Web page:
Using Particle Accelerators to Discover More About Matter Physics researchers are looking to the smallest of particles to try to answer some big questions about the universe, from why matter has mass, to whether string theory can truly explain the way the universe works.
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Using Particle Accelerators to Discover More About Matter

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Using Particle Accelerators to Discover More About Matter

Using Particle Accelerators to Discover More About Matter

Using Particle Accelerators to Discover More About Matter

  • Download
  • <iframe src="https://www.npr.org/player/embed/7039549/7039550" width="100%" height="290" frameborder="0" scrolling="no" title="NPR embedded audio player">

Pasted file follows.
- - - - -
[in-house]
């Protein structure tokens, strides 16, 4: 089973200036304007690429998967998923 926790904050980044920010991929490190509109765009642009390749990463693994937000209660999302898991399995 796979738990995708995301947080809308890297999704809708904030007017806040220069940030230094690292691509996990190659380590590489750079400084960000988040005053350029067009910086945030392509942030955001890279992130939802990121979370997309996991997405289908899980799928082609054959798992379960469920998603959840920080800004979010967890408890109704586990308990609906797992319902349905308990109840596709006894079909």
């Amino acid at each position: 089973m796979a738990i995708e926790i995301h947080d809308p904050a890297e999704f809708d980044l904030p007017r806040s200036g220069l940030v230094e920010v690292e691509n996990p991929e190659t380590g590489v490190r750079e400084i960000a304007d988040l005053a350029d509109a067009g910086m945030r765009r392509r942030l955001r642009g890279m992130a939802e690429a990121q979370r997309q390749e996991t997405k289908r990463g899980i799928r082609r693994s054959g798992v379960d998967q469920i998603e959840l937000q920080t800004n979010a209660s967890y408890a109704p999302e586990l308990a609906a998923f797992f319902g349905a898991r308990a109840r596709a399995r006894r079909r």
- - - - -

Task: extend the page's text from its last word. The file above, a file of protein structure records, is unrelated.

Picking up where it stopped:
• Transcript

Physics researchers are looking to the smallest of particles to try to answer some big questions about the universe, from why matter has mass, to whether string theory can truly explain the way the universe works.

Guests:

David Barney, outreach coordinator for the Compact Muon Solenoid; CERN, Geneva, Switzerland

Jacobo Konigsberg, professor, Department of Physics, University of Florida; spokesman for the Collider Detector at Fermilab, Batavia, Ill.

Barry Barish, director, Global Design Effort for the International Linear Collider Project; professor of high energy physics, emeritus, California Institute of Technology